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We all know that a hurricane causes outrageous meteorological events such as heavy wind, torrential rains, loss of electricity and an insane urge to stop in every open gas station to “top it off”. We have come to accept that such phenomena cause windblown, slicker-clad reporters to wax philosophic about the historical value of former boat docks, how hurricanes compare to blizzards or twisters, and what happens to all the wildlife? But when it comes to the really important stuff, like buying or selling real estate, what happens in a hurricane?
It really depends on where you are in the process of buying, selling or building.
Closings that are already planned may need to be rescheduled, so contact between the buyer and seller, and their respective real estate agent, lender and the title company, is very important, according to Southern Title President Shelley Stewart. “With Irma last fall, we managed to reschedule quite a few closings fairly quickly by working with our customers on their evacuation plans, bank schedules and status of electricity. We understand the challenges faced when a closing is disrupted and work diligently with all parties to keep everyone informed - and safe – before, during, and after a storm.”
Most insurance companies stop writing homeowner’s policies when a storm is given a name, so it’s a good idea during hurricane season to pre-pay for the homeowner’s insurance policy sooner to be sure it is in effect. If the title company is express mailing the check to the insurance company and the delivery is delayed, coverage could be impacted.
Of course, all papers relating to property should be kept safe. Original deeds, surveys, and title insurance documents should be kept in a waterproof file that is part of your personal “go box”.
One way to ensure the safety and security of documents is to keep them online. Southern Title utilizes a secure online transaction management system, which allows all documents to be saved safely and online, protecting them from flood damage, mold or even a collapsing roof. That’s a cool thing about the internet – hurricanes can’t get to it!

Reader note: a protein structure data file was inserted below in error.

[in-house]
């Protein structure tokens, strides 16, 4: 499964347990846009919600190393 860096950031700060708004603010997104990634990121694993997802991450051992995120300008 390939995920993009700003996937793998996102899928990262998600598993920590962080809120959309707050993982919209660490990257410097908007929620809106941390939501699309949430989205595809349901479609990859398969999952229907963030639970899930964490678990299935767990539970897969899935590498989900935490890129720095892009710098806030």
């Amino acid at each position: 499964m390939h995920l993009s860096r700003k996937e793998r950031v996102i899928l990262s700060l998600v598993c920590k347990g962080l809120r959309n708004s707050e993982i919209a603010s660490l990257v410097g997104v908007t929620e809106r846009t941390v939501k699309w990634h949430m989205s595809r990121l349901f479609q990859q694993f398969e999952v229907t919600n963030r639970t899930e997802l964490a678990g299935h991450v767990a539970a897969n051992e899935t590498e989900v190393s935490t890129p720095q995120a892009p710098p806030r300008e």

If a homebuyer is getting a mortgage, most lenders will require a re-inspection of the property after a hurricane to be certain there is no major damage that would impact the marketability of their loan. No point in financing a house that doesn’t exist, right? Paying cash? It is still a good idea to have your home inspection company re-examine the premises for underlying damage that may not be apparent to the casual observer.
It isn’t all doom and gloom, this hurricane season. For one thing, it will be over at the end of November. By including secure document storage into your hurricane preparedness plan – and prepaying homeowner’s insurance if you are buying a home - you’ll have a few less things to worry about when the waters are rising or the wind picks up.
Contact Southern Title to find out more about our business continuity and emergency preparedness planning.
The information provided by Southern Title Holding Company, LLC on our website does not and cannot contain legal advice. The legal information provided is for general informational purposes only, and is not a substitute for legal advice.
Before taking any actions based upon such information, you are encouraged to consult the appropriate legal professionals or licensed attorneys. We do not provide any kind of legal advice. The use or reliance of any information contained on this is is solely at your own risk.